55 Internet indexes: Teoma Allows you to search for information on the WWW. Offers a feature that is not offered by most other search systems: categorization = classification = refinement = categorization = clustering of search results, to help the user coping with the problem of ambiguity of meaning of the search query that was made The search interface:

56 Internet indexes: coverage Internet indexes do not cover all static documents on the WWW. Most indexes grow and their “size ranking” is variable. If exhaustive results are desired, then more than one Internet index search system should be used.

57 the complete WWW Internet indexes: subject-specific, specialised systems covered by a global / international Internet index covered by an Internet index limited to sources related to a specific subject

58 Internet indexes: variations among various systems Besides their common aims and characteristics, we can nevertheless see differences, variations among the searchable Internet index systems. To illustrate these variations and to assist Internet users to make a decision on which search system to use, the following list of some features and evaluation criteria can be useful.

59 Internet indexes: general evaluation criteria - desiderata Is usage free of charge? How complete is the coverage? Is the coverage good (or poor) for a particular geographic region? Is the coverage good (or poor) for a particular type of documents? Is the searchable database up to date? Is the database updated frequently? Do the search results contain only few dead (broken) links?

60 Internet indexes: indexing + searching evaluation criteria - desiderata (1) Does the database system work with full text indexing of each document that has a place in the database, so that full text searching is possible? Is the complete text indexed and searchable, even for very long documents?

61 Internet indexes: indexing + searching evaluation criteria - desiderata (2) Are the contents of meta-fields also indexed to make them searchable?

62 Internet indexes: indexing + searching evaluation criteria - desiderata (3) Does the system index also the text in files on the web that consist of non-ASCII codes to make these also searchable and retrievable? For instance files in the format of the various versions of »Microsoft Word (DOC), Microsoft PowerPoint (PPT, PPS), Microsoft Excel »Adobe Acrobat Portable Document Format (PDF)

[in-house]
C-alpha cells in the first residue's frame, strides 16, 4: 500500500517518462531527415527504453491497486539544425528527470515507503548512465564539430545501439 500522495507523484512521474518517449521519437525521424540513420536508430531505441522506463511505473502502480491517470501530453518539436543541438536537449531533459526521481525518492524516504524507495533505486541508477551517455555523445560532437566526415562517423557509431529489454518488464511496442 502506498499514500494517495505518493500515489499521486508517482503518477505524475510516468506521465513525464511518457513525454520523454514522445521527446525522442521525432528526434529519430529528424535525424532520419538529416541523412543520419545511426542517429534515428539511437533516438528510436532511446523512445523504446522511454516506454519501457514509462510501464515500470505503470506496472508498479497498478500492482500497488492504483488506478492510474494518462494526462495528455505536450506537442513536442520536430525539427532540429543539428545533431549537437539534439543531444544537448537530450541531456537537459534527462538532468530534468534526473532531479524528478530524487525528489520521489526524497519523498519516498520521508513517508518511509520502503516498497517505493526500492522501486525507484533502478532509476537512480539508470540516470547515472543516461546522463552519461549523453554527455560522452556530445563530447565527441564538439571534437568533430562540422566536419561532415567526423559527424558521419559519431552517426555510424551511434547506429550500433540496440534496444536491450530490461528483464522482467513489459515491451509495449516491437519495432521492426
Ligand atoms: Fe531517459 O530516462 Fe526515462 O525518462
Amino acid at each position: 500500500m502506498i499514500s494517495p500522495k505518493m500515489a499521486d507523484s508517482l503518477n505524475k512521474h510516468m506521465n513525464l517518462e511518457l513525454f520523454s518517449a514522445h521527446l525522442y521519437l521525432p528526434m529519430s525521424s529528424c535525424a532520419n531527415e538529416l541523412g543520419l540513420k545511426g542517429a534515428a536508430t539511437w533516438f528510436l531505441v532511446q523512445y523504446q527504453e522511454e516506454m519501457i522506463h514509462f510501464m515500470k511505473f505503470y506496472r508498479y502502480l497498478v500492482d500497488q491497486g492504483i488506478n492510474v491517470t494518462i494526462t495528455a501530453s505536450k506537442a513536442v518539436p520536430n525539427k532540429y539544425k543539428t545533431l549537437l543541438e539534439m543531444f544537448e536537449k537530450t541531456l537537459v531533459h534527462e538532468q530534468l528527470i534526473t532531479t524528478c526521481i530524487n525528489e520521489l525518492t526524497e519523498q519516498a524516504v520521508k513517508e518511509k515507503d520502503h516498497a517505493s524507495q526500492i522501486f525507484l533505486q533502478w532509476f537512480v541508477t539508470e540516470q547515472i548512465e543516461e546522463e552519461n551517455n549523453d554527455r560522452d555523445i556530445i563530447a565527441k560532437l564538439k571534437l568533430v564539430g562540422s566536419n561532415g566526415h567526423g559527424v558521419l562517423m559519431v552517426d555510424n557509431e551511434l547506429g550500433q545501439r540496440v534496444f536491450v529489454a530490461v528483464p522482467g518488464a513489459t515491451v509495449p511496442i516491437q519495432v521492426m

63 Internet indexes: indexing + searching evaluation criteria - desiderata (4) Field indexing, so that searching limited to the contents of a particular field is possible? for instance: HTML title,HTML keywords, URL, date, link,Java applet, text, image file, sound file,video file...

64 Internet indexes: indexing + searching evaluation criteria - desiderata (5) Does the system offer powerful search options like »searching for terms composed of several words, in queries like “word1 word2” with the words enclosed in double quote characters »truncation of words in a query? »Boolean search combinations? »an unlimited number of search terms in a query? »proximity/nearby/adjacency searching, with operators like “word1 NEAR word2” or “word1 ADJ word2”

65 Internet indexes: indexing + searching evaluation criteria - desiderata (6) »spelling check of search terms in the query, and suggesting spelling variations? »automatic expansion of the search terms in the initial user’s query, to achieve a higher recall, for instance by —automatic stemming of words in a query —including synonyms —including narrower terms —including translations into several other languages

66 Internet indexes: indexing + searching evaluation criteria - desiderata (7) Can the results be limited to a certain time period? For instance based on the date »of the file as noted by the server computer, or »of the most recent indexing of the file Is the user interface easy to understand and efficient to use? Is a user interface offered in your own language?

67 Internet indexes: indexing + searching evaluation criteria - desiderata (8) Is the search/query also submitted to another database to obtain more results? for instance: to a book database to obtain book descriptions besides WWW documents

68 Internet indexes: indexing + searching evaluation criteria - desiderata (9) Is spamming filtered out, to give other pages a better chance of turning up in the result set? Can the system cluster presumed duplicate documents in the results? Or does the system simply eliminate presumed duplicate documents from its database?

69 Internet indexes: output evaluation criteria - desiderata (1) Short response times? Are mirror sites available closer to you for faster response? Does the system rank the items in the result set according to their presumed relevance? Possibility to combine Boolean retrieval with relevance ranking of results?

70 Internet indexes: output evaluation criteria - desiderata (2) Can the results be ordered according to date »of the file as noted by the server computer, or »of the most recent indexing of the file Can the results be ordered according to size? Can the system rank the results (documents) on the basis of the number of WWW hyperlinks to that document? The system does NOT place/rank some results (documents) higher in the results list, on the basis of payments by the producer of those documents to the search system company.

71 Internet indexes: output evaluation criteria - desiderata (3) Are advertisements / sponsored links / sponsored results clearly distinguished from normal (not sponsored) search results? Good and detailed summary of each result available? Does the system offer a good presentation format of each result (document/page/item)? For instance: are search terms indicated / highlighted in the results?